ALIZON Samuel

  • MIVEGEC, CNRS, Montpellier, France
  • Bioinformatics & Computational Biology, Evolutionary Applications, Evolutionary Dynamics, Evolutionary Ecology, Evolutionary Epidemiology, Evolutionary Theory, Phylogenetics / Phylogenomics
  • recommender

2 recommendations

2017-06-12
PREPRINT
Evolution and manipulation of vector host choice
Sylvain Gandon
10.1101/110577

Recommended by Samuel Alizon based on reviews by Samuel Alizon and Nicole Mideo
Modelling the evolution of how vector-borne parasites manipulate the vector's host choice

Many parasites can manipulate their hosts, thus increasing their transmission to new hosts [1]. This is particularly the case for vector-borne parasites, which can alter the feeding behaviour of their hosts. However, predicting the optimal strategy is not straightforward because three actors are involved and the interests of the parasite may conflict with that of the vector. There are few models that consider the evolution of host manipulation by parasites [but see 2-4], but there are virtually ...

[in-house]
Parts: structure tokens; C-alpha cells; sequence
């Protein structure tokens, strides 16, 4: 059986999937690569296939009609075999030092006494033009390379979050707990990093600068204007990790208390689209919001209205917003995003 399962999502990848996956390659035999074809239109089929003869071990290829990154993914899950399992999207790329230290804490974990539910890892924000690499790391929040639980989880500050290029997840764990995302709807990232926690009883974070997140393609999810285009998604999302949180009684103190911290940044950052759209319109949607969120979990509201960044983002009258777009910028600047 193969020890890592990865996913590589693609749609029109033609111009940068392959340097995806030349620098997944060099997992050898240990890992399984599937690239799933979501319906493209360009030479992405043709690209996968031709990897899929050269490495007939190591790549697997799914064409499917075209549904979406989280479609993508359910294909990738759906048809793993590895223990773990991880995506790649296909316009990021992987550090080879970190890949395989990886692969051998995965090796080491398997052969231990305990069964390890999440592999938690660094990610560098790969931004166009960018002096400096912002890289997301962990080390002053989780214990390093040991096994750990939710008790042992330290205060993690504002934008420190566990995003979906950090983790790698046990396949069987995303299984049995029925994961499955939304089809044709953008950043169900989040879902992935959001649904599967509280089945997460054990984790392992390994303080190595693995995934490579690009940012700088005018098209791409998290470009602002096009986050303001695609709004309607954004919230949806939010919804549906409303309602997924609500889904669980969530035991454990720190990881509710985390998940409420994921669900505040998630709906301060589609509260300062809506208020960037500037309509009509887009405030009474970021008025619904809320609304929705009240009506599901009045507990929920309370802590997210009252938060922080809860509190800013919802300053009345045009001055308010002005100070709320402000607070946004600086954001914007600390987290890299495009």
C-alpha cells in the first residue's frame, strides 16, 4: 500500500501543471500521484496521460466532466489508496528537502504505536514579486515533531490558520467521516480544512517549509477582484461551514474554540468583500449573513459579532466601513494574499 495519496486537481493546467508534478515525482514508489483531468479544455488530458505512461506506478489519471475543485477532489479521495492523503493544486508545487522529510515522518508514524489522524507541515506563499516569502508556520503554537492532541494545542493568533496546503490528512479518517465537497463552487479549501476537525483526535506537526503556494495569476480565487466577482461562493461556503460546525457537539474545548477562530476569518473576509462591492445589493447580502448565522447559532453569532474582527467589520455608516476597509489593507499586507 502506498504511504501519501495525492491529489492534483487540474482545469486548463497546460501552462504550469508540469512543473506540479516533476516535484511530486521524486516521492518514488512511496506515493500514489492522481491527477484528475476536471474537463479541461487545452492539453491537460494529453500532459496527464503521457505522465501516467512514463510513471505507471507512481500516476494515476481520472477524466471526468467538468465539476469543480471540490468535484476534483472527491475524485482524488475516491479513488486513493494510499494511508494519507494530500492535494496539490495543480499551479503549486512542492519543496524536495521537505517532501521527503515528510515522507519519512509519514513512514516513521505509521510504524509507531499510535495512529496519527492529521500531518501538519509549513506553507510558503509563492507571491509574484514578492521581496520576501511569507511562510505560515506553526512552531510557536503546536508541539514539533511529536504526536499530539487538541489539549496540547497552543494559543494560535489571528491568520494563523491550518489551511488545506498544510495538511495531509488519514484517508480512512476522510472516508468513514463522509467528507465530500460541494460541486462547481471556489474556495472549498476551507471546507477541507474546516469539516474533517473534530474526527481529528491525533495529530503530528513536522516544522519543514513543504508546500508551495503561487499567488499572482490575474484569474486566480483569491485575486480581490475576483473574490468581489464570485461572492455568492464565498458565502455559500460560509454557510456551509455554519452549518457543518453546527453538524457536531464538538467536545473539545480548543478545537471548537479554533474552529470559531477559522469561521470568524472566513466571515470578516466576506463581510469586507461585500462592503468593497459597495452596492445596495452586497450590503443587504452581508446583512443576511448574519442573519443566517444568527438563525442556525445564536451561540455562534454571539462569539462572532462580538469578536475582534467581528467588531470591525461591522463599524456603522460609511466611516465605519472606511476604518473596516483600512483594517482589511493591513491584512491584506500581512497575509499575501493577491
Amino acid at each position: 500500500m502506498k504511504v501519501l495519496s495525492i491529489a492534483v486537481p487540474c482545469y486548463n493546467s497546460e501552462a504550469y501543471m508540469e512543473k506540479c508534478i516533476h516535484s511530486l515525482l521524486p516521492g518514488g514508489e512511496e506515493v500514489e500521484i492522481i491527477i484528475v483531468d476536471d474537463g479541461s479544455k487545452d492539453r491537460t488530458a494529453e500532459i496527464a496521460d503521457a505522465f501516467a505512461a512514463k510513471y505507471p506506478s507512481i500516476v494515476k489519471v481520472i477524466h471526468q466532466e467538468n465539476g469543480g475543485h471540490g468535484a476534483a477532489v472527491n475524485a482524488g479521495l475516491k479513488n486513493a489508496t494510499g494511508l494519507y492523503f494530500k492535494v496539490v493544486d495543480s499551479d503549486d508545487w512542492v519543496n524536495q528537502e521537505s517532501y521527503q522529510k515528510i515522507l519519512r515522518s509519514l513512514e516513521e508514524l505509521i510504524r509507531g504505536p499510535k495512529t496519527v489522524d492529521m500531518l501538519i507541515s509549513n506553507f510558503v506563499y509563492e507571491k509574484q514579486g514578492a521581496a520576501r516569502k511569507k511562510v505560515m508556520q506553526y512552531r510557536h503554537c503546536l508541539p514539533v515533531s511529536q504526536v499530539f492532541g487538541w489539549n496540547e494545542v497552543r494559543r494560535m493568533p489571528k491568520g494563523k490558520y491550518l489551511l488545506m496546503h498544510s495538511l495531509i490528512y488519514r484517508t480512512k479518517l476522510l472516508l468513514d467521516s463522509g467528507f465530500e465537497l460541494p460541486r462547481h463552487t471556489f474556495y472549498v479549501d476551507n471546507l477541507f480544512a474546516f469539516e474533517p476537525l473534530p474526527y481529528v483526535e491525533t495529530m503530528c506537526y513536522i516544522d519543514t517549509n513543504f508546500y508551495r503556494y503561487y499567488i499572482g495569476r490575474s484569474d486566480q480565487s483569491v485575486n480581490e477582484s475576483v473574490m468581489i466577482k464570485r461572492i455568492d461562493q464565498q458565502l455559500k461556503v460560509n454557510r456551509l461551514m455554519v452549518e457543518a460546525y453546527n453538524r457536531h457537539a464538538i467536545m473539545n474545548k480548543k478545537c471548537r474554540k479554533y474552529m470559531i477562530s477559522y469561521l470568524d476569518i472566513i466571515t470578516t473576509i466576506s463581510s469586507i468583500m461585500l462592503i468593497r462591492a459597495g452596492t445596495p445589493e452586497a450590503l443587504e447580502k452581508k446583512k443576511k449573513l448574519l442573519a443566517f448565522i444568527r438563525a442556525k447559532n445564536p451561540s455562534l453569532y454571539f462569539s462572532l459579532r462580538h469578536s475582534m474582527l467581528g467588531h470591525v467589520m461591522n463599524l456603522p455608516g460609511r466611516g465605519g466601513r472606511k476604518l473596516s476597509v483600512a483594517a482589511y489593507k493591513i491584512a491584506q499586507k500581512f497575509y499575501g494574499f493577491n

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2016-12-17
Evolution of HIV virulence in response to widespread scale up of antiretroviral therapy: a modeling study
Herbeck JT, Mittler JE, Gottlieb GS, Goodreau SM, Murphy JT, Cori A, Pickles M, Fraser C
10.1093/ve/vew028

Recommended by Samuel Alizon and Roger Kouyos
Predicting HIV virulence evolution in response to widespread treatment

It is a classical result in the virulence evolution literature that treatments decreasing parasite replication within the host should select for higher replication rates, thus driving increased levels of virulence if the two are correlated. There is some evidence for this in vitro but very little in the field. HIV infections in humans offer a unique opportunity to go beyond the simple predictions that treatments should favour more virulent strains because many details of this host-parasite syste...

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1 review

2017-06-12
PREPRINT
Evolution and manipulation of vector host choice
Sylvain Gandon
10.1101/110577

Recommended by Samuel Alizon based on reviews by Samuel Alizon and Nicole Mideo
Modelling the evolution of how vector-borne parasites manipulate the vector's host choice

Many parasites can manipulate their hosts, thus increasing their transmission to new hosts [1]. This is particularly the case for vector-borne parasites, which can alter the feeding behaviour of their hosts. However, predicting the optimal strategy is not straightforward because three actors are involved and the interests of the parasite may conflict with that of the vector. There are few models that consider the evolution of host manipulation by parasites [but see 2-4], but there are virtually ...

More